In the United States, three vaccines were granted emergency use authorization against the COVID-19 virus between December 2020 and February 2021: Moderna (an mRNA vaccine), Pfizer (an mRNA vaccine), and Johnson & Johnson (J&J – an adenovirus vector vaccine). However, once the Delta wave of the pandemic came to the USA and infections among vaccinated individuals started to increase, a vaccine “booster” dose was introduced to improve immunity.
With all of the different companies producing effective boosters, one question was on everyone’s mind: would it be better to get the same type of booster as the first vaccine series, or would it be better to get a different booster than the first series?
A large group of researchers from across the United States, funded by the National Institute of Allergy and Infectious Disease, decided to perform a Phase 1-2 study to assess the effectiveness of COVID-19 booster vaccines, either staying the same (called homologous boosting), or mixing and matching (called heterologous boosting).
To investigate the best vaccine and booster combinations, a clinical trial was performed at 10 different hospitals and universities in 3 different stages in the United States among healthy adults who had received full vaccination for COVID-19 at least 12 weeks before entering the study (2 doses of either Moderna or Pfizer or 1 dose of the J&J vaccine), and with no history of COVID-19 infection.
The 3 stages of this trial were as follows: Stage 1 – Moderna booster, Stage 2 – J&J booster, and Stage 3 – Pfizer booster. They could then study 9 different combinations of the first vaccine series and the booster to determine the best combination. For example, in Stage 1, participant groups would include Pfizer original series and Moderna booster, Moderna original series and Moderna booster, and J&J original series and Moderna booster. Blood was collected from the participants at day 1 (before the booster was administered), and both 15 and 29 days after booster administration.
The researchers’ main goals were to learn about any adverse events making these booster regimens unsafe, and measure the participants’ blood antibody levels against the COVID-19 spike protein. The researchers measured two types of antibodies – binding antibodies and neutralizing antibodies. Binding antibodies do not prevent viral infection, but they are helpful to diagnose whether someone has been infected or not, while neutralizing antibodies actually help to prevent viral infection. Both binding and neutralizing antibody levels seem to correlate well with protection against COVID-19 in previous studies.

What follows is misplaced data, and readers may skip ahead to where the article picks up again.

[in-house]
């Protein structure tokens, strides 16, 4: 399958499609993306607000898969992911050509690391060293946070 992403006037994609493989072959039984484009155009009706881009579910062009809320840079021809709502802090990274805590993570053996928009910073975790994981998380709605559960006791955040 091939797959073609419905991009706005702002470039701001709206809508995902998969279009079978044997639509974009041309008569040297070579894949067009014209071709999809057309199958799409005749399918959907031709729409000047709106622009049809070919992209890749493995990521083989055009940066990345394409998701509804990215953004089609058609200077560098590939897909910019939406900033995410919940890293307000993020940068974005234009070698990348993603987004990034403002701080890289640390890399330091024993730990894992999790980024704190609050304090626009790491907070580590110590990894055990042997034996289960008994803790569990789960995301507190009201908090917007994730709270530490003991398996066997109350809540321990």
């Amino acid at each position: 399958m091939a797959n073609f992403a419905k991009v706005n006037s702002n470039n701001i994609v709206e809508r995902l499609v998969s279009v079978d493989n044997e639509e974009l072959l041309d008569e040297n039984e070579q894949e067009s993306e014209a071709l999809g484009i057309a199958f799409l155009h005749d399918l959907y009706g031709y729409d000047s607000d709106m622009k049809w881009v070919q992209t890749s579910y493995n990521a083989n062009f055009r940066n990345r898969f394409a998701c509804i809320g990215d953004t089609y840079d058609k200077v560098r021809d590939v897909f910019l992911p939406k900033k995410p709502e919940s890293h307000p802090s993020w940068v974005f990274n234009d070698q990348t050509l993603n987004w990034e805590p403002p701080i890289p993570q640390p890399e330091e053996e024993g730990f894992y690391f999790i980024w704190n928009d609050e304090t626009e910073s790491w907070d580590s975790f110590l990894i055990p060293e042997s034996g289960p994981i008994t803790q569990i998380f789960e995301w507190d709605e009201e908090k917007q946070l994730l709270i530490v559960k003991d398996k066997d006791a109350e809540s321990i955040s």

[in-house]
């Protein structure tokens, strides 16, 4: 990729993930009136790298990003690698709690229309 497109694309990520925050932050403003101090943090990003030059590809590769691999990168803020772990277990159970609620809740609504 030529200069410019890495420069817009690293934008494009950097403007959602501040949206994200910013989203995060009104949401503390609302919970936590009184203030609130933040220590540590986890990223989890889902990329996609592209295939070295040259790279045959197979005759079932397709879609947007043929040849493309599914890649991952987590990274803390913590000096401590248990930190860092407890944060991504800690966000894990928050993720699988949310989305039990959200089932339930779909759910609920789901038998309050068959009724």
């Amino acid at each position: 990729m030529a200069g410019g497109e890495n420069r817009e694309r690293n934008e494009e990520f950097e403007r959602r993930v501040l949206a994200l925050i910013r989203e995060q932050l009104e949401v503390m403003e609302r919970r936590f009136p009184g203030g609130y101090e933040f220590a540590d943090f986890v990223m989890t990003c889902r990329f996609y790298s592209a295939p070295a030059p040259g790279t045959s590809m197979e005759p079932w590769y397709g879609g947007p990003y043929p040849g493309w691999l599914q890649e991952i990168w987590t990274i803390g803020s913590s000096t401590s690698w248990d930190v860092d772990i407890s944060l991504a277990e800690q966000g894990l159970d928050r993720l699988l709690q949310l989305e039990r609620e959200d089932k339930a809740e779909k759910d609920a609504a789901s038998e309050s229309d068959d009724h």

From the initial results of this clinical trial, 458 participants were enrolled between the end of May to mid-August 2021. The boosters were found to be overall very safe. Two serious adverse events were reported that were not related to the booster (kidney failure due to a fall, and gallbladder inflammation). Sixty-four reports of adverse events were related to the booster. Examples of symptoms include constipation, diarrhea, vomiting, pain, and dizziness. Four serious adverse events related to the booster were reported – vomiting, fatigue, and insomnia.
Local pain and tenderness at the injection sites were common and mostly mild, occurring in 71-92% of participants. Muscle aches, fatigue, and headaches were also commonly reported. The following were the main severe side effects reported from the booster vaccine between the 3 study stages: fatigue (2-4.5%), muscle aches (0-3.3%), headache (0.7-3.3%), nausea (0-2.7%), chills (0-3.3%), joint pain (0.6-2%), and fever (0.7-2.7%), and were all most likely to occur within 3 days of booster vaccination.
The researchers found that the overall level of binding antibodies were lower among those who received J&J as their primary vaccine regimen compared to the 2 mRNA vaccines. However, all three types of booster vaccinations resulted in an increase in the binding antibody level. Among those who received an mRNA booster, at least 96% of patients had twice as many antibodies as before their booster, no matter their primary vaccine regimen.
The J&J booster also increased the binding antibody levels in all participants, but those who had the J&J as the primary vaccine had lower levels compared to those who had either of the 2 mRNA vaccines as the primary vaccine. Similar results were shown in the neutralizing antibody responses. Participants had a higher response with the mRNA boosters compared to those who were boosted with J&J, but boosters of any type increased the neutralizing antibody levels.
Overall, all booster vaccine types helped to increase the binding and neutralizing antibody levels to protect against COVID-19, regardless of what primary vaccine participants received. Antibody levels increased before and after boosting. Increases were either similar or higher after the mix and match approach compared to boosting with the same vaccine as the primary vaccine. No safety concerns were found with any of the three types of vaccine boosters.
These results are important to show that no matter what type of first vaccine regimen was administered, any type of booster vaccine will generate an immune response against COVID-19.